Sunday, June 16, 2013

Game of Thrones: Aspects of the Show That Are Better (and Worse) Than the Novels

The following contains spoilers for both Game of Thrones the TV show and A Song of Ice and Fire, the book series by George RR Martin on which the TV show is based.  If you don't want to be spoiled, TURN BACK!  TURN BACK NOW!



Okay.  Can't say you weren't warned.

I would love to claim that I've been a George RR Martin fan since A Game of Thrones first hit bookshelves in 1996.  But like most people, I became a fan of the novels only after the show premiered.  In fact, A Song of Ice and Fire may be the first series that I wanted to read simply because I was spoiled for the entire thing.  A wonderful overview at gave me a taste for what lay in store.  A massive rebellion that overthrows a cruel king?  His daughter frees a "continent" of slaves?  Sibling sex?  What's not to intrigue?  So after two episodes of the TV show, I picked up the first novel, and did not put the series down until I had read all five.

Then, like many series readers who know What Lies Ahead for the characters, I became protective of the novels' vision.  "That scene was SO cool in the book!  They didn't do it justice here!"  Much of it is because George RR Martin does a wonderful job world building and scene setting.  Say what you will about his tendency to develop too many characters and subplots, but Martin fills his world with a misty sadness that the television series has failed to capture.  You get a sense of how much ruin lies in the near past, how many honorable families were extinguished, and not just during the War of Five Kings.

That said, the TV show Game of Thrones has managed to frequently capture good elements of the novels and even improve upon certain aspects.  So after three seasons, which characters have come out better, which have come out worse, and which have come through the transition unchanged?


1.  Catelyn.  Though Book Catelyn is often unfairly maligned, she does seem pettier and more tempestuous than Show Catelyn.  Michelle Fairley brings so much gravitas to the role that even when Catelyn is doing something wrong -- like kidnapping Tyrion Lannister -- her actions still seem wise.  Show Catelyn is also more multilayered and fair than Book Catelyn.  For instance, early in Season Three, she laments her harsh treatment of Jon Snow.  It will be interesting to see what Michelle Fairley does to elevate the Lady Stoneheart role, as you know she will.      

2.  Cersei.  Another character given some much needed gray shading is Show Cersei.  Book Cersei is beautiful, evil, cunning, and drunk on her own sense of grandeur.  Aside from when she is denied something because of her gender, we have little reason to sympathize with her.  Book Cersei never seems to accept that Joffrey is/was horrible.  She is the one who started the campaign to have Robert's bastards killed, not Joffrey.  Whereas Show Cersei is a little bit more self aware, a little more ambivalent.  Oh, she's still evil, but she kind of knows it and hates herself for it.  She is quietly distressed by Joffrey's monstrous actions, but knows that she is powerless to stop them.  It doesn't hurt that Show Cersei has wonderful chemistry with Show Tyrion.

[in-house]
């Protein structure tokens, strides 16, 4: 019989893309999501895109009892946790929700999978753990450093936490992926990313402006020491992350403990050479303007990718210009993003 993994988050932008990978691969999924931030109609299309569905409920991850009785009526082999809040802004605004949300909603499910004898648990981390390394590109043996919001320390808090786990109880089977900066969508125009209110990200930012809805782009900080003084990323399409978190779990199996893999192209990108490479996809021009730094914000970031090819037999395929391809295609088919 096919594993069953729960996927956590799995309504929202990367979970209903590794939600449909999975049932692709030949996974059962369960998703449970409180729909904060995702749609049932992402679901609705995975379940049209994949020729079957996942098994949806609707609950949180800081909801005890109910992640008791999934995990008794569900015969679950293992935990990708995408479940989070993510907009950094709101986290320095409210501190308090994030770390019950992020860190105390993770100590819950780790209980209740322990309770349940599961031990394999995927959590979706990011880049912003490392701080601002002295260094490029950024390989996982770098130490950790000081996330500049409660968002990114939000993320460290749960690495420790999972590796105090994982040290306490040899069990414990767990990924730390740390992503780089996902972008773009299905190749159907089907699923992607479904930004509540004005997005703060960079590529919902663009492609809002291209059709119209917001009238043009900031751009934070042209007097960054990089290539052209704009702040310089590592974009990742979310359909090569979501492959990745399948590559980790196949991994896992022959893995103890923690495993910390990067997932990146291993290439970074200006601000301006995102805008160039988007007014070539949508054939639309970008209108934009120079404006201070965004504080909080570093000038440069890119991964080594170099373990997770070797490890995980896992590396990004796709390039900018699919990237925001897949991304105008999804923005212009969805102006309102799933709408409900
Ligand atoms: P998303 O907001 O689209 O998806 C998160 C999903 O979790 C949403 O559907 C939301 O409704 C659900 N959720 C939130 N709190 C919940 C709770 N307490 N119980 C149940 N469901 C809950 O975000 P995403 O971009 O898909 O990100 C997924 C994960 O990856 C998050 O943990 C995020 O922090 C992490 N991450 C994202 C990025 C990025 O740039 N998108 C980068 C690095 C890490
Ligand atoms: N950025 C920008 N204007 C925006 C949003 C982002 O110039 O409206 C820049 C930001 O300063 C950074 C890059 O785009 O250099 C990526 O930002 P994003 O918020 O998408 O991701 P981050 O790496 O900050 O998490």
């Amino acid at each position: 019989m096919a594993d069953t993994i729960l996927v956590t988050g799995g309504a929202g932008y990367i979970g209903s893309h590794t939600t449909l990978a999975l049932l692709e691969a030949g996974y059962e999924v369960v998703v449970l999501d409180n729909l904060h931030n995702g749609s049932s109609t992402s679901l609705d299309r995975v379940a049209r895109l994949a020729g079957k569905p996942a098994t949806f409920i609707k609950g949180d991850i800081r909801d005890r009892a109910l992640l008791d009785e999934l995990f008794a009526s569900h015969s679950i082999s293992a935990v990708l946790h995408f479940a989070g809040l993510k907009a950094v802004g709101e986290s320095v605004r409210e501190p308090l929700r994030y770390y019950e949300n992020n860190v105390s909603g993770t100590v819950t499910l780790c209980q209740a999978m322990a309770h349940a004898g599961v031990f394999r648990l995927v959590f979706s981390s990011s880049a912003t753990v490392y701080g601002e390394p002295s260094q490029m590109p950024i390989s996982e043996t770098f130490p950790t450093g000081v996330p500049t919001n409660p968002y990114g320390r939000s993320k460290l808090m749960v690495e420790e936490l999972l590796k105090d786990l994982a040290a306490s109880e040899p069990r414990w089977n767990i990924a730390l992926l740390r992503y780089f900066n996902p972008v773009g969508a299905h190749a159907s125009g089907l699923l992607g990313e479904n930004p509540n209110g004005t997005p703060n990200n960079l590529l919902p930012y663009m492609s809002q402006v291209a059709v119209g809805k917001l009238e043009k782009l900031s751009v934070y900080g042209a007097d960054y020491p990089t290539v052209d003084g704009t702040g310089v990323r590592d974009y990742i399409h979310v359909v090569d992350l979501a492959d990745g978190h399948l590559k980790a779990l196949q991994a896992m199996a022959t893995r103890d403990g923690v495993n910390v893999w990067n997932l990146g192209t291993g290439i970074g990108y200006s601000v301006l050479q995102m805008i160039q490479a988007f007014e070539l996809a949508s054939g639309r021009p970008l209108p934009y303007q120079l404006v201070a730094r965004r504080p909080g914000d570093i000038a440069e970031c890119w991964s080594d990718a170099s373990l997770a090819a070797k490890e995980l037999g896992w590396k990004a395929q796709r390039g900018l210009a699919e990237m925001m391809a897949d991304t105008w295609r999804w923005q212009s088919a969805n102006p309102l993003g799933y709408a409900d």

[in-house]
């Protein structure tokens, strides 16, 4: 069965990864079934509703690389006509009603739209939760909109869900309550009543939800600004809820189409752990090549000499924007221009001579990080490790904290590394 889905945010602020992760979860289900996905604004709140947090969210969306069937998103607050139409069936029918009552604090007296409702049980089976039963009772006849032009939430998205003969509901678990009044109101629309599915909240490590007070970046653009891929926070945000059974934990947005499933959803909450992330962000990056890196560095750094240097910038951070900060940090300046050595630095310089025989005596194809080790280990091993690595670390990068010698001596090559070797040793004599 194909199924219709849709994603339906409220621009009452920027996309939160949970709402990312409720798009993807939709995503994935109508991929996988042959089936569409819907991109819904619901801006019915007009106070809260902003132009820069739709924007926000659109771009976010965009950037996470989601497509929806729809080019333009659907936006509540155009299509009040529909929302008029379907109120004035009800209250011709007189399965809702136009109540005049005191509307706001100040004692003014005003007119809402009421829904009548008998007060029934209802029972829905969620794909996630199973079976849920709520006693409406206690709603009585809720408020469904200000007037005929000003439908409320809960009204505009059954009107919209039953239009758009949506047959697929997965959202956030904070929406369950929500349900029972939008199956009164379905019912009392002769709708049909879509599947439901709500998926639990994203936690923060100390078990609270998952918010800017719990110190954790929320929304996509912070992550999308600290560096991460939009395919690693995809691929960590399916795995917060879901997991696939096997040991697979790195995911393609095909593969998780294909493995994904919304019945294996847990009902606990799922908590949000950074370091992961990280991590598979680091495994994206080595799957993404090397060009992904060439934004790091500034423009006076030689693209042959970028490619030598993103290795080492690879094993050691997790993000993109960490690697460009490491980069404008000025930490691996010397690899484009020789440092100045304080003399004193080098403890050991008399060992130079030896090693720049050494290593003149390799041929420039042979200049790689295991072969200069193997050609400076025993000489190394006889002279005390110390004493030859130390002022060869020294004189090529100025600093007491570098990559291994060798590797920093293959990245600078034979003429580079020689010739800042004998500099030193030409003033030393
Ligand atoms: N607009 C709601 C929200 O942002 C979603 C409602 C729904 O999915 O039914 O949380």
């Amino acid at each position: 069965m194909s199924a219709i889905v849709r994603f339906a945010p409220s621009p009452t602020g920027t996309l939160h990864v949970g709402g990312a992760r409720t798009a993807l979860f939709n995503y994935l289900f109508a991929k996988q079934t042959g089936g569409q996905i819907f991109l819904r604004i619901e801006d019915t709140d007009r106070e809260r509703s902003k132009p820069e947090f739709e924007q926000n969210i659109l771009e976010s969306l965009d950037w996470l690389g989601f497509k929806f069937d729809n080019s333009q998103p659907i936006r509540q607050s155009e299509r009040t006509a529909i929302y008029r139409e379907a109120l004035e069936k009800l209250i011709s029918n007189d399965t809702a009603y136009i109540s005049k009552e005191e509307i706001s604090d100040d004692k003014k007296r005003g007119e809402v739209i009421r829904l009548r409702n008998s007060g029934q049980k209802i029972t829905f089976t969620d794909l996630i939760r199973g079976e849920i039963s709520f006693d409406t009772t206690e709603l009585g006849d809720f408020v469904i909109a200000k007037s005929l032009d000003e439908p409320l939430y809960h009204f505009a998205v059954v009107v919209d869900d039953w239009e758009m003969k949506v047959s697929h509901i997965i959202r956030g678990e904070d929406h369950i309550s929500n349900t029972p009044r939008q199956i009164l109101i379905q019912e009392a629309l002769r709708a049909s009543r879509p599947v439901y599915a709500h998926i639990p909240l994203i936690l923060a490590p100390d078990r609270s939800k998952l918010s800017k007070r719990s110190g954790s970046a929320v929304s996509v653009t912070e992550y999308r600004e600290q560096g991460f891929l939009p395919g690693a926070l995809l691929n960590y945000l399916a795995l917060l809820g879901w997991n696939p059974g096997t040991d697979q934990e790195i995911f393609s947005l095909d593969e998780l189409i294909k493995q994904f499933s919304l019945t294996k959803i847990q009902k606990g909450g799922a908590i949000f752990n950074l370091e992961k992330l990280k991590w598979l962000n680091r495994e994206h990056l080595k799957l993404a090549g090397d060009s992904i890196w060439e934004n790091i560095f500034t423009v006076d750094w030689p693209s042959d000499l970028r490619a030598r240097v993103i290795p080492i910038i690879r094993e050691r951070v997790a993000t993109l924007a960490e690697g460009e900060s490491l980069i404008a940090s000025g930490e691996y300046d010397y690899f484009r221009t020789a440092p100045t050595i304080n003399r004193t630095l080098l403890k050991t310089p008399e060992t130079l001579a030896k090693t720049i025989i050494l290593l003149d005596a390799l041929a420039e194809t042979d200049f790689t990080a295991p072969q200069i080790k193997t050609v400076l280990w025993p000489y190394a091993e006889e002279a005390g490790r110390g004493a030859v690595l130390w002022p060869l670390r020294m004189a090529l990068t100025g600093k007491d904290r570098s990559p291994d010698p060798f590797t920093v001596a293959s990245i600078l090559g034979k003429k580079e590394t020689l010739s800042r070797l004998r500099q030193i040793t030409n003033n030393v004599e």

At least this one sometimes pretends to care...

3.  Robb.  We are sadly deprived of seeing Book Robb's thoughts, so we don't get a sense of what makes him tick.  We don't get much more with Show Robb, but at least we get to see (1) that he has a good, commanding presence and (2) he is mighty easy on the eyes.  You can debate over which Robb's move was more boneheaded -- Book Robb for eloping with Jeyne Westerling after having sex with her during a time of vulnerability, or Show Robb for eloping with Talisa with eyes wide open to the consequences.

4.  Melisandre.  I think the character should look more exotic, but otherwise, I don't have any complaints about Show Melisandre.  I like what she's done with her expanded screen time, and that the series has made an effort to establish her position within the "Lord of Light" universe, such as in the scene with Thoros of Myr.  Book Melisandre was more of a mystery until A Dance With Dragons, but in this case, it doesn't hurt to have the mystery revealed a bit sooner.  Plus, while Book Melisandre comes across as a bit dense, Show Melisandre is just awesome.   

5.  Shae.  One nice thing is that the TV series has significantly improved the roles of numerous minor characters.  Shae has arguably the best upgrade of all.  Book Shae is a self-absorbed whore who only exists to give Tyrion someone to love.  Then she has the nerve to betray him during his trial and reveal that it was all an act -- she was really Tywin's paramour, and Tyrion would later kill her for it.    Whereas Show Shae has a much more interesting journey ahead.  I'll admit, I questioned giving her a backstory and making her more interesting, but it's paid off nicely.  Now we don't really know where Show Shae will turn.  Will she be so disgusted by Tyrion's marriage to Sansa that she turns on him?  Will she take the fall for poisoning Joffrey to protect Tyrion and Sansa?  If Show Shae does end up betraying Tyrion, my money is on her being coerced by Tywin.